Update …. since April

This has been one of the busiest Springs we’ve ever had. There’s been no time to update our blog so here is a quick photo compilation of some of the happenings that have transpired over the past couple months.

In early spring I began cleaning up and clearing a bit more space for our garden area and septic field.

clearingA large amount of hardwood for firewood came from this clearing. I was also able to get several nice softwood timbers for lumber towards the construction of our house.

stumpsA field of stumps was created

stumps-1

Once we had removed all the material from our clearings we brought in an excavator and the stumps were removed and piled up. stumps-gone

Now we can begin landscaping and start planting and creating gardens. Tracey is extremely excited to start cleaning up and build gardens. stumps-gone-1

While all this was going on I also enlarged our garden plot at home, more than doubling its previous size. garden

The garden is doing well, we have all the usual vegetables and I decided to put in a big bed of Sugar Beets this year. It was a staple crop on our farm when I was young, sugar beet syrup was made with them and used as a sweetener much like honey. garden1

We’ve harvested lots of mint and radishes so far, the spinach and borage is also ready now. mint

On June 3rd twelve new members were added to our family. chickens

At that time they were a bunch of tiny fuzzy peepers, they are now feathery active little runners and flyers in their small mobile run. chicken-run

They love the bugs and tender clover leaves and other greens in their mobile enclosure. juveniles

The mill has been very busy since April. I’ve cut up all the logs that were accessible from our property, creating 2 big piles of timber. mill

During the winter many large trees were blown down. I was fortunate to be able to salvage a huge maple tree from our neighbors property, which I cut up into large planks and dimensional stock. maple

The 2″ x 12″ planks will become stair treads for our house, the other material will be for cabinetry. 300

Since building the saw and drying sheds many people have asked if I build these to sell. I’ve always turned down requests up until about a month ago when Tracey’s uncle inquired about one followed by a neighbor requesting one. I caved and committed myself to building these two. shed

This 4′ x 8′ shed is for a temporary electrical service. shed-2

These are just a few of the things that we’ve done. We still regularly make batches of soap, pick wild herbs and tend to the numerous other daily chores and commitments. I’m now allotting specific portions of each day to work on building our house. lupins

Spring has passed into Summer. There never seems to be enough time in a day to get everything done. The school year is over, Where has the time gone?

 

 

Homesteading …. Pegs and a Pole

 A Homestead and Homesteading today is quite different from its practice during the pioneer days. We still have the abilities to live self-sufficiently on a small piece of land however many of the techniques and tools to establish a homestead have changed. My childhood was spent on a Homestead however we did not consider ourselves Homesteaders …. it was our way of life based on my parents upbringing and experience. My parents grew up in Europe through the second World War, a time of great despair and transition.  After the war the last remnants of a once predominant Agrarian society were in the final stages of decline.  Traditional farming methods and a self-sufficient livelihood were being replaced with mechanization and corporate structuring. My parents clung to their traditional roots and this is the primary reason they decided to immigrate to Canada, so they could enjoy the freedom to live as they choose.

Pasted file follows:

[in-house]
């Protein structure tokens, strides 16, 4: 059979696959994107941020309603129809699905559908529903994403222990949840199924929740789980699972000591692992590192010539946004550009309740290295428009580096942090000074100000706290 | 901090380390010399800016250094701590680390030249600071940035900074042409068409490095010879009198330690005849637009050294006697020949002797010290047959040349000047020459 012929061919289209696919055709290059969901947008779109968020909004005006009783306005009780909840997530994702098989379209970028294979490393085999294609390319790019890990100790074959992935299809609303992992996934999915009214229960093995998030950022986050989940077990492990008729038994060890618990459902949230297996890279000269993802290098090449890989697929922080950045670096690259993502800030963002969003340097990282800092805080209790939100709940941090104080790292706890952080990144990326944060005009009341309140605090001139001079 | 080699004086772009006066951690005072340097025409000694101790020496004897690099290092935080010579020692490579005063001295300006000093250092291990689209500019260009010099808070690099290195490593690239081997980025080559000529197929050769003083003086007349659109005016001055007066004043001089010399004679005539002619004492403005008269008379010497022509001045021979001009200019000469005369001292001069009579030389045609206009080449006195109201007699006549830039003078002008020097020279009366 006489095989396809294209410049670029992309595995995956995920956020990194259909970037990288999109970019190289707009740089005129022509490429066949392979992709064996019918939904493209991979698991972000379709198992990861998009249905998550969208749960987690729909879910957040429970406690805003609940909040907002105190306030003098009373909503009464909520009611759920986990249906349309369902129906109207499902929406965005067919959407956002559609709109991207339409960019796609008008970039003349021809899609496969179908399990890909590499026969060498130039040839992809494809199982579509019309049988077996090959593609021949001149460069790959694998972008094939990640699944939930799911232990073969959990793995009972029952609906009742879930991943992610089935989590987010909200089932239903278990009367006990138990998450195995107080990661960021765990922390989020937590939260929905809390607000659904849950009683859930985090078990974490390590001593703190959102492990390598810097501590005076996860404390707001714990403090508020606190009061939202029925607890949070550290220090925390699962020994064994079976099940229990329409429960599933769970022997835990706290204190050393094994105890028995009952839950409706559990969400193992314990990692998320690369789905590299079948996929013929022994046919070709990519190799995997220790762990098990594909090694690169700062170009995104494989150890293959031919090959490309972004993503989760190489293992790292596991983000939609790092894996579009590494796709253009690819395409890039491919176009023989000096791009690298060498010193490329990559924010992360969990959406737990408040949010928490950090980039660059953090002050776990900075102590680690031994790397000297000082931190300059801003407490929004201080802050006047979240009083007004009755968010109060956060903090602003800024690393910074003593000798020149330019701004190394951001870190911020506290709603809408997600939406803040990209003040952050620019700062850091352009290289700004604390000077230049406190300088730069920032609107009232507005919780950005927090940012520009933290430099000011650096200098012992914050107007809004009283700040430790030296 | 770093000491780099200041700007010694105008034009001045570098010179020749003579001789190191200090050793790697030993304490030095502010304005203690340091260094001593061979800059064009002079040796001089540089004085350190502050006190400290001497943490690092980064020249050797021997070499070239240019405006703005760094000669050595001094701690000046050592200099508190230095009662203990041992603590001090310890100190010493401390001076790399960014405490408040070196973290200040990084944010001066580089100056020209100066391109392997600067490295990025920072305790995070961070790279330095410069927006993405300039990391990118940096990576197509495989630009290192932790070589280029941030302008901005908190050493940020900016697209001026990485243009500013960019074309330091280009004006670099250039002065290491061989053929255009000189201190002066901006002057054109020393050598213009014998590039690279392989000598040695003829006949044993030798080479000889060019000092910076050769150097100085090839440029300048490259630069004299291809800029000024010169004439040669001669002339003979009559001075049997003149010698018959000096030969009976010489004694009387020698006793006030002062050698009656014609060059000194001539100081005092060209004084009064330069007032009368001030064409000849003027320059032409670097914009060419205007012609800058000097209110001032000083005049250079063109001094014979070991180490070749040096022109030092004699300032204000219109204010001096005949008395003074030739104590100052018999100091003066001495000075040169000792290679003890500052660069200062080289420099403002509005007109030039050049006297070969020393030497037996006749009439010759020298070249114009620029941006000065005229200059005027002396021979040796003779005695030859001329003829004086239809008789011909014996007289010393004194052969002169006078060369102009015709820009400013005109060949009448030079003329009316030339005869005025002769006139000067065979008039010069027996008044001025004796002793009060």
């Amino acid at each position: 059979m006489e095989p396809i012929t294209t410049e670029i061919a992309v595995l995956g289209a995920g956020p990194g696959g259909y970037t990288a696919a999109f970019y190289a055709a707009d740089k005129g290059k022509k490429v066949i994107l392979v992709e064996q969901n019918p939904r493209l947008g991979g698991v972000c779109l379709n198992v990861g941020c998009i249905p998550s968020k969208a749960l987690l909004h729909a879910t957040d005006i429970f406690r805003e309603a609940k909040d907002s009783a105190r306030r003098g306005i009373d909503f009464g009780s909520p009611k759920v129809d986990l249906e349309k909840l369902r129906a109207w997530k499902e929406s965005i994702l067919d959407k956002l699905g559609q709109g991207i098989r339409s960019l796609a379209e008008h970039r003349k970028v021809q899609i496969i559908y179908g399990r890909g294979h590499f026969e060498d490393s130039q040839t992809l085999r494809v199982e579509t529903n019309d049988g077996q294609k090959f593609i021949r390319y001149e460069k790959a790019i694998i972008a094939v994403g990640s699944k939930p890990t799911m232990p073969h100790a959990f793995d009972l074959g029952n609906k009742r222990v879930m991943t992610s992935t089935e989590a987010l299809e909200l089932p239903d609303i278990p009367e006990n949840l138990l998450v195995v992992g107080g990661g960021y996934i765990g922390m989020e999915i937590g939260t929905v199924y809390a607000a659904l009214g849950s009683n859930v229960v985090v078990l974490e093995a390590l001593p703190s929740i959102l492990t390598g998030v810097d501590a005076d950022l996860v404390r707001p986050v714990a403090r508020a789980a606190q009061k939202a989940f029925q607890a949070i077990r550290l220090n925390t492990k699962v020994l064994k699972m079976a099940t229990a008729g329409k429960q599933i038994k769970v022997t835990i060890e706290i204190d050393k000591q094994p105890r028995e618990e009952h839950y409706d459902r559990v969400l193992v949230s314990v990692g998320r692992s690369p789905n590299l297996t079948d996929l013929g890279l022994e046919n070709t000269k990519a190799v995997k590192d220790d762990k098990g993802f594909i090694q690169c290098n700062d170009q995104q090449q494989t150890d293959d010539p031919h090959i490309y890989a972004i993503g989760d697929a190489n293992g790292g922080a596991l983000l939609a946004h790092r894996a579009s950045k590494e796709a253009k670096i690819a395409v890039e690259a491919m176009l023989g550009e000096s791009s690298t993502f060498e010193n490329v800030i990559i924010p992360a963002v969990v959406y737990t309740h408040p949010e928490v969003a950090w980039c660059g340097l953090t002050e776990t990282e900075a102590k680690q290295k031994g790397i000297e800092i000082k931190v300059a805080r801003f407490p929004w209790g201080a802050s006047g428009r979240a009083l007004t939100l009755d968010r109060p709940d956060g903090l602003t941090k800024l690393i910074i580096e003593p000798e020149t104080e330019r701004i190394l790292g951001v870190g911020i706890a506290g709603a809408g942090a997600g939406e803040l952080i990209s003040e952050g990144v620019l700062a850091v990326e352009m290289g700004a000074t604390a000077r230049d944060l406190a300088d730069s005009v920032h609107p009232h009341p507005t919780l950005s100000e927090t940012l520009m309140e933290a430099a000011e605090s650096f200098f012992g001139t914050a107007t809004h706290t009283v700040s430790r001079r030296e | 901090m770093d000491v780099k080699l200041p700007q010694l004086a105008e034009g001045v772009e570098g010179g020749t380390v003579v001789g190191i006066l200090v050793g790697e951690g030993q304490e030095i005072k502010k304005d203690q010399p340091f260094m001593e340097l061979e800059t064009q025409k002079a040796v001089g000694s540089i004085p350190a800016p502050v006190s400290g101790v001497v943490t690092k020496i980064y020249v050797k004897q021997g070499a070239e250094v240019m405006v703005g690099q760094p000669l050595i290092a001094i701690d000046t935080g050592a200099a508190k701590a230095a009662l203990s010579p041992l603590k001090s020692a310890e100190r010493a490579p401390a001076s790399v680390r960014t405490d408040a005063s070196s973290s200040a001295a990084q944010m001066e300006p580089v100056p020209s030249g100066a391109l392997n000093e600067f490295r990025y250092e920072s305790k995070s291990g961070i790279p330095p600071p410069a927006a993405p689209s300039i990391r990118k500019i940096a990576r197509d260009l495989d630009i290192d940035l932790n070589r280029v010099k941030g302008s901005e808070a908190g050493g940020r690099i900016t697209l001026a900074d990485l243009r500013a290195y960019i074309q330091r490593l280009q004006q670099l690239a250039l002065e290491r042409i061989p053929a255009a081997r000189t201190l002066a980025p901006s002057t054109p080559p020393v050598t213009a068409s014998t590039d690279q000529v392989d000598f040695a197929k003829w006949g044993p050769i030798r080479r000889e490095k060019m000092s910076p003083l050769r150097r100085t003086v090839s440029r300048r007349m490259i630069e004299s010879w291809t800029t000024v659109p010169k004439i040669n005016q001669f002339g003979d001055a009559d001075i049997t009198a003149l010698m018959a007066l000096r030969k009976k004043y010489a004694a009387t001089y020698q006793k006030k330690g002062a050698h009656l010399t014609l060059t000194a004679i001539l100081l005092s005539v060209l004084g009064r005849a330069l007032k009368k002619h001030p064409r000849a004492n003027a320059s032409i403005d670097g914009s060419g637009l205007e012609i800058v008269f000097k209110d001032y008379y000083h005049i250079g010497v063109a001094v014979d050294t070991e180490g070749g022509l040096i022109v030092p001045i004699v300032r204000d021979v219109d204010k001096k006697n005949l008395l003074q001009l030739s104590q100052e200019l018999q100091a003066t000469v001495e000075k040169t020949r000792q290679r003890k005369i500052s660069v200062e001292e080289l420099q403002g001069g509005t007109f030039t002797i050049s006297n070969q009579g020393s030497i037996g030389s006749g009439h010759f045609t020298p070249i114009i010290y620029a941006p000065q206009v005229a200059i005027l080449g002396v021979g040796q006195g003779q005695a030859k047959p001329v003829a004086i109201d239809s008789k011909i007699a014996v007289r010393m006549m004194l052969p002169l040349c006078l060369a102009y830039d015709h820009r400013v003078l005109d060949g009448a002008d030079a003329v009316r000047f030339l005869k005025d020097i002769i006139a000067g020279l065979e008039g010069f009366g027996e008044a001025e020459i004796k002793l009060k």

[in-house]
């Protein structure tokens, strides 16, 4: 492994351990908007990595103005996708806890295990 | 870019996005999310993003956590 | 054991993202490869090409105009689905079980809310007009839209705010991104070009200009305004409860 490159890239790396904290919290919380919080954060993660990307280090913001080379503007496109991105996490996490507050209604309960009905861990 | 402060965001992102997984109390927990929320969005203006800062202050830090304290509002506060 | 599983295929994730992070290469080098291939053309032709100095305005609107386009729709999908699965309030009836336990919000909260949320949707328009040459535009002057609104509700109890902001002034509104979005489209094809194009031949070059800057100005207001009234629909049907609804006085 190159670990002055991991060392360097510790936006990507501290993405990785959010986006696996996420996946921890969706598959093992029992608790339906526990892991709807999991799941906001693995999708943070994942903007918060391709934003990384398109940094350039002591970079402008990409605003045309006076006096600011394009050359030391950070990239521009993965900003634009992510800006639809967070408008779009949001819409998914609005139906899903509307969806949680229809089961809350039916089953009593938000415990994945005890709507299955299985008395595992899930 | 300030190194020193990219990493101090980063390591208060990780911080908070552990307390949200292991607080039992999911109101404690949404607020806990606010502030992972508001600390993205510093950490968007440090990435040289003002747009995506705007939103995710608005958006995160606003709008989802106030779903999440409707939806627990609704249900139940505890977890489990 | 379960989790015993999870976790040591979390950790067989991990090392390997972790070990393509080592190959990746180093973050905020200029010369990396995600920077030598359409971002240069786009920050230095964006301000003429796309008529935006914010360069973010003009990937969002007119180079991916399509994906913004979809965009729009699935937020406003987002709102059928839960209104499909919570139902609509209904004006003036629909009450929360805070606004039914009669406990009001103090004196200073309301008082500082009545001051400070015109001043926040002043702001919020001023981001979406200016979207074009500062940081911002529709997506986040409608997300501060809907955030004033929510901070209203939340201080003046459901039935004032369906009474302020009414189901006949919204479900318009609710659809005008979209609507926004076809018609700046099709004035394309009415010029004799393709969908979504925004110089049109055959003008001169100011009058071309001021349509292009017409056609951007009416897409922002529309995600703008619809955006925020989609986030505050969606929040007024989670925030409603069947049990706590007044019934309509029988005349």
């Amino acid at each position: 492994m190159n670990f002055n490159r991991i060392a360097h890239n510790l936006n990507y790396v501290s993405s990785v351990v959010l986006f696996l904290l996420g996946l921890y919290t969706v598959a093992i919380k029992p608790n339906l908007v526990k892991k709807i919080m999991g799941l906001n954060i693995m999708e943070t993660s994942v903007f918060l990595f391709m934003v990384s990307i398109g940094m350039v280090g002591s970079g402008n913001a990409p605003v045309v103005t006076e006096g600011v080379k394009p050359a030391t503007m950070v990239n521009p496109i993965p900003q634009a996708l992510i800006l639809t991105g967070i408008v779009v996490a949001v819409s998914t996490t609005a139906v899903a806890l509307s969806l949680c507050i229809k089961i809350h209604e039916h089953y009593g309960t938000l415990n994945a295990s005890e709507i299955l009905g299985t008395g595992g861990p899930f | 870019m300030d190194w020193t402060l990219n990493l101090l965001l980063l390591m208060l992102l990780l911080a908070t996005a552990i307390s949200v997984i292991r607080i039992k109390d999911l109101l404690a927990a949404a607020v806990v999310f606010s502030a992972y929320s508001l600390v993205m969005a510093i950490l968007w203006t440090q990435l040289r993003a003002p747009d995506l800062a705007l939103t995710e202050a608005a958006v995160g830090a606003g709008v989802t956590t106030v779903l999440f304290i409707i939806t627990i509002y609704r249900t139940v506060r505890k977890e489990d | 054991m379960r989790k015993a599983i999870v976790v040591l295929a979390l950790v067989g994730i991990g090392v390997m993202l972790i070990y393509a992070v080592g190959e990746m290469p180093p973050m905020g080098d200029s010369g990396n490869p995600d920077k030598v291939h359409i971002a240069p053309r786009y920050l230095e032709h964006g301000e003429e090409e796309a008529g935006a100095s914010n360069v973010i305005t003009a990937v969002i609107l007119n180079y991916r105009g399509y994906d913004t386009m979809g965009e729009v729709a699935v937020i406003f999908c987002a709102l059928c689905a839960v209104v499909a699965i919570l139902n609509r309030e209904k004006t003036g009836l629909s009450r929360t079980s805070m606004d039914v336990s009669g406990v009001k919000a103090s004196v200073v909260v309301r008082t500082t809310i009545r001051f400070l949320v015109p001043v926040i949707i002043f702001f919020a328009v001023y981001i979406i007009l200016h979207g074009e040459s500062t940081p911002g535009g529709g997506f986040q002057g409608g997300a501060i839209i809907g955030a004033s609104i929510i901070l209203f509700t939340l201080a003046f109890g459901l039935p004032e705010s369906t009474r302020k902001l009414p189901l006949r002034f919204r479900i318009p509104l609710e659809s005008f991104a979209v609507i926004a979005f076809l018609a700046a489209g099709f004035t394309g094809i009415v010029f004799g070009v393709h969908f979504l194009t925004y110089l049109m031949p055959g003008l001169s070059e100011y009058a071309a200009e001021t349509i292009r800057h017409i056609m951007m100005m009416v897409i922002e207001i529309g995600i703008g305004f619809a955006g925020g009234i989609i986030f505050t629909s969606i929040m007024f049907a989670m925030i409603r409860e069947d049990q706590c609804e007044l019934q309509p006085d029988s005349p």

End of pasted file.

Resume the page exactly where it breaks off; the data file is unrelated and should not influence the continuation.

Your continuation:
counterculture

I was very fortunate to come of age in a farming environment even though as a child one may not perceive it as fortunate. The endless daily chores, the seclusion and did I mention the chores. Our farm could not be considered typical for it’s time, it was more a throw back to farming practices prevalent at the turn of the century and prior.  Everything we did was done by hand, to the extreme. In the early stages we mowed all our fields (approximately 8 acres) by hand using only a scythe and rake. I recall one fine summer day when my father took me into the woods carrying his bow saw and small hatchet. I curiously watched him as he selected several young poplar saplings, cut them down and peeled the bark off using the hatchet. He next cut a couple of the thinner poles into short even lengths and sharpened one end of each into a point with the hatchet. We gathered the cut pieces, took them home to the little workshop my father had upstairs. He cut a piece about 32″ long from one of the poles and placed it into the vice. Next he placed 14 evenly spaced marks on the piece in the vise and with a brace and bit carefully drilled holes through at each mark. Then he took the sharpened pegs he had cut in the woods and sized them so they would fit into the holes.  Once all the pegs were positioned he wedged them in place. He drilled a larger perpendicular hole through the center of the pegged piece and sized the end of a long pole to fit into this hole. He wedged the pole into place and a wooden rake was born. He presented me with this creation and said  ” This is yours, it will help to flip and rake together our field of hay”  We then proceeded to the field and he taught me how to flip the hay and once it was dry I was taught how to gather it together and then pile it, carefully “combing” each large pile (hocke) so it would shed rain.

rake

This is just one of the many lessons I learned on our farm and a fond memory I keep close to my heart. My next story will be how I was taught to Pull and not Push.